aggressive external environment in

respect to traffic noise and nearby

industrial activity precluded such a

strategy. In addition to this, the need to

allow for flexible working environments

meant factors such as incidental gain

could not be predicted to a degree where

the client could accept a

naturally vented solution.

The building is serviced through

displacement ventilation. Fresh air

is introduced into the work place at

floor level slightly below room ambient

temperature. As it warms it takes up

internal pollutants and breathed CO2,

then by thermal displacement the stale

air rises and is extracted at ceiling level.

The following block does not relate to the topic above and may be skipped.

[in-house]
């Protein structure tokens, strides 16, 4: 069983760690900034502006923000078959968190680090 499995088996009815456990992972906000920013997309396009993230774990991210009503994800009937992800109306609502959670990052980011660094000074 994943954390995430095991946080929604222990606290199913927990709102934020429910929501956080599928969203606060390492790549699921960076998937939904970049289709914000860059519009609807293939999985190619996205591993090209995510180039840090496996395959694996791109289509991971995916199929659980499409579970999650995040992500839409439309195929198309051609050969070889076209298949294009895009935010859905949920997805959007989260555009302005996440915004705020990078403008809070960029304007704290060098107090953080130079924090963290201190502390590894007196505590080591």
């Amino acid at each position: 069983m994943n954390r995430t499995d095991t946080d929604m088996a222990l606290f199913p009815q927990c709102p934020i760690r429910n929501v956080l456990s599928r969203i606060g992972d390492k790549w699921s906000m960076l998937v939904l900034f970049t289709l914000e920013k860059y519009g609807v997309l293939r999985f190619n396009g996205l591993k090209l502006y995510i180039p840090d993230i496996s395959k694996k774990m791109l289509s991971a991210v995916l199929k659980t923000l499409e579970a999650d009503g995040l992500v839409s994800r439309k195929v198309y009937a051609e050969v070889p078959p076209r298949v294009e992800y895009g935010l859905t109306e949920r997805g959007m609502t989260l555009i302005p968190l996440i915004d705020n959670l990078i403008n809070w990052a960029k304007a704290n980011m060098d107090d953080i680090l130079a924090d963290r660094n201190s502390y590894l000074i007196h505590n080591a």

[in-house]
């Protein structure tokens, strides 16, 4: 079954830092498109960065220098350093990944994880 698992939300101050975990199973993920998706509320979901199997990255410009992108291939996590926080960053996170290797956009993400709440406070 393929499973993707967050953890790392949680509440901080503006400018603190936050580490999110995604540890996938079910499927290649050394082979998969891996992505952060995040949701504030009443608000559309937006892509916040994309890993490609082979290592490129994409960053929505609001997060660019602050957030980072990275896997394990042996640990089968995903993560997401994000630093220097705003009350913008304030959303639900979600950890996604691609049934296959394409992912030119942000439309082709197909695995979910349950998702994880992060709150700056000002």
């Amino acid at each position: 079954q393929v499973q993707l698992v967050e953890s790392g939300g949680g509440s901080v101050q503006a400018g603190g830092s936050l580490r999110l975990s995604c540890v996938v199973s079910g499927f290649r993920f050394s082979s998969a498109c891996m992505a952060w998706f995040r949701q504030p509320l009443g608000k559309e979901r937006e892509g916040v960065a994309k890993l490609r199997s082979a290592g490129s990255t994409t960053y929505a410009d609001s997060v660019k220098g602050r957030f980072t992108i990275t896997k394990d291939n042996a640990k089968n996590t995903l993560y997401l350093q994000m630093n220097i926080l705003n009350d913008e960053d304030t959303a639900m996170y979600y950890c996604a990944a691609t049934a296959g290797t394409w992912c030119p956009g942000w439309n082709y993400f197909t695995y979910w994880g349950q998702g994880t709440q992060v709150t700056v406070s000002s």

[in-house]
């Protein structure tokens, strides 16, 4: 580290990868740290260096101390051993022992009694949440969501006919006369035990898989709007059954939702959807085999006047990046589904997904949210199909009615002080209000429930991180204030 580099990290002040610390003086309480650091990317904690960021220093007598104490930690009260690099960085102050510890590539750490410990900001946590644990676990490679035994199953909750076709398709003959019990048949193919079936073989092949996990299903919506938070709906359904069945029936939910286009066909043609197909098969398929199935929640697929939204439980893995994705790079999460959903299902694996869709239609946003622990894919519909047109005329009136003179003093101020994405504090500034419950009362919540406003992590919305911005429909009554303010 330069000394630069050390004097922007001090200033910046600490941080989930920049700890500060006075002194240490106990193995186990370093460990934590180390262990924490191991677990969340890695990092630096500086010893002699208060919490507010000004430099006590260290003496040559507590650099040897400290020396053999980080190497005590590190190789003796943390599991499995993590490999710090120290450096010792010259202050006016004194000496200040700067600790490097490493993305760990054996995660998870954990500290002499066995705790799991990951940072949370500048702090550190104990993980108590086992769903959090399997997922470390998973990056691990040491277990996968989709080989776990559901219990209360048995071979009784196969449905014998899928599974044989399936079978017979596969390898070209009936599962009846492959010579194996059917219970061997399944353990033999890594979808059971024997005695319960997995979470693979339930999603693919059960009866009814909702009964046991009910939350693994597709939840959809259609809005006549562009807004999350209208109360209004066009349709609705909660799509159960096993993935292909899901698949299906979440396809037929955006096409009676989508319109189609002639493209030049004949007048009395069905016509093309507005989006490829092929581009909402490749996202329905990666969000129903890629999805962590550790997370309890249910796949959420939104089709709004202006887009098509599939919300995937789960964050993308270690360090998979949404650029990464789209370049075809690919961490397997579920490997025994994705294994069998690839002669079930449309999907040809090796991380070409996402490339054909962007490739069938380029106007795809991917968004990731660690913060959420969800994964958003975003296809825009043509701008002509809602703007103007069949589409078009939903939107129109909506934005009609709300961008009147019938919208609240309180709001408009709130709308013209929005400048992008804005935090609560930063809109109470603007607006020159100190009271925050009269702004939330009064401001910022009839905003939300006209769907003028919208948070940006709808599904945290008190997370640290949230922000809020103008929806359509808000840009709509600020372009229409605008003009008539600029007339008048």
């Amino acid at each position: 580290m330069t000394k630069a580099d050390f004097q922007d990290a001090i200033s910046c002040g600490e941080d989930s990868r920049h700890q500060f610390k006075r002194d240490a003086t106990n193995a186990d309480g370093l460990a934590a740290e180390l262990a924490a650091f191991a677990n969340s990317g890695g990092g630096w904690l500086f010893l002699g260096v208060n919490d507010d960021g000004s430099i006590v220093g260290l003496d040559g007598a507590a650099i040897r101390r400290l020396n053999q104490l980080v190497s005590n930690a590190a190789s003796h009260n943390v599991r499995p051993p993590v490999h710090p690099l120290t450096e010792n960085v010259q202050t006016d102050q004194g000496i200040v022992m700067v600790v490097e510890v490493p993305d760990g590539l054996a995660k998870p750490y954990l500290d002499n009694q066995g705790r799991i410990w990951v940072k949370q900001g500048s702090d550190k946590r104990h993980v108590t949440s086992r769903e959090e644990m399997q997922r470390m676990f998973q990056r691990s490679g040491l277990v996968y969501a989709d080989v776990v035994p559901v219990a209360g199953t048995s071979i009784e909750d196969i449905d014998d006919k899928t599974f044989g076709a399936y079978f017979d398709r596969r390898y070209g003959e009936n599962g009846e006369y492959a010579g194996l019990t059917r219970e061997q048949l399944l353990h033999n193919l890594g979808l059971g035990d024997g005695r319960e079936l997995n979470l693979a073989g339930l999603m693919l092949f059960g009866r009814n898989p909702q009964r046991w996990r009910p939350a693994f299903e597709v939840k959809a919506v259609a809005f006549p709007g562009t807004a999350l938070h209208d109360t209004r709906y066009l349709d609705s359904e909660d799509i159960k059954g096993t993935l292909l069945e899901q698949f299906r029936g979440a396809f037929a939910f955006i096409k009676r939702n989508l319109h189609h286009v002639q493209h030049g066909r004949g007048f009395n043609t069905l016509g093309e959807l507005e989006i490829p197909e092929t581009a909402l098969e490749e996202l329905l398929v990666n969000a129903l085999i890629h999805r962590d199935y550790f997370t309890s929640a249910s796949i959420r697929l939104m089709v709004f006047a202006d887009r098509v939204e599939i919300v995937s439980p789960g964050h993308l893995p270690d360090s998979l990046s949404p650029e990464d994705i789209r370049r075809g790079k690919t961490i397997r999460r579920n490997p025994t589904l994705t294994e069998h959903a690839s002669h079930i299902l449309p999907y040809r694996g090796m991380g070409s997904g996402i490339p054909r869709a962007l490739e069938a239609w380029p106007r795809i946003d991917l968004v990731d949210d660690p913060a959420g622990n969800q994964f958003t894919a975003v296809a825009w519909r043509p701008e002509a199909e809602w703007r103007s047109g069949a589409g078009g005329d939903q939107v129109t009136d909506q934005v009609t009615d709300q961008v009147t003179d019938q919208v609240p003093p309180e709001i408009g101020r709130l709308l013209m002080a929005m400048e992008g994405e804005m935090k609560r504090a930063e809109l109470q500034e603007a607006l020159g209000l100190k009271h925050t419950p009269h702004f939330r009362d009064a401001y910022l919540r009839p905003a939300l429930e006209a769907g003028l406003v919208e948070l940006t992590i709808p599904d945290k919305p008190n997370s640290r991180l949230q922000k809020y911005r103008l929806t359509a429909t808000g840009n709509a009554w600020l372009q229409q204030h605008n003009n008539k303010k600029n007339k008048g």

Thermal Mass

Office buildings can suffer from

extreme internal temperature swings

especially in summer where there is

a constant level of heat gains from

users and equipment combined with

higher external temperatures and

an increased incidence of solar gain

through glazing. Bennetts Associates

have been exponents of exposed

thermal mass in the building structure.

Unlike most developments featuring

expanses of lightweight, suspended

ceiling panels, the building favours

a rhythm of beautifully cast floor

slabs exposed at the ceiling. There

is a continuous coffer in the casting

to carry lighting and extract venting

but otherwise, the exposed concrete

absorbs heat during the day and then

emits it at night when the building is

unoccupied. The concrete acts as a piece

of thermal inertia damping what would

otherwise be extremes in temperature.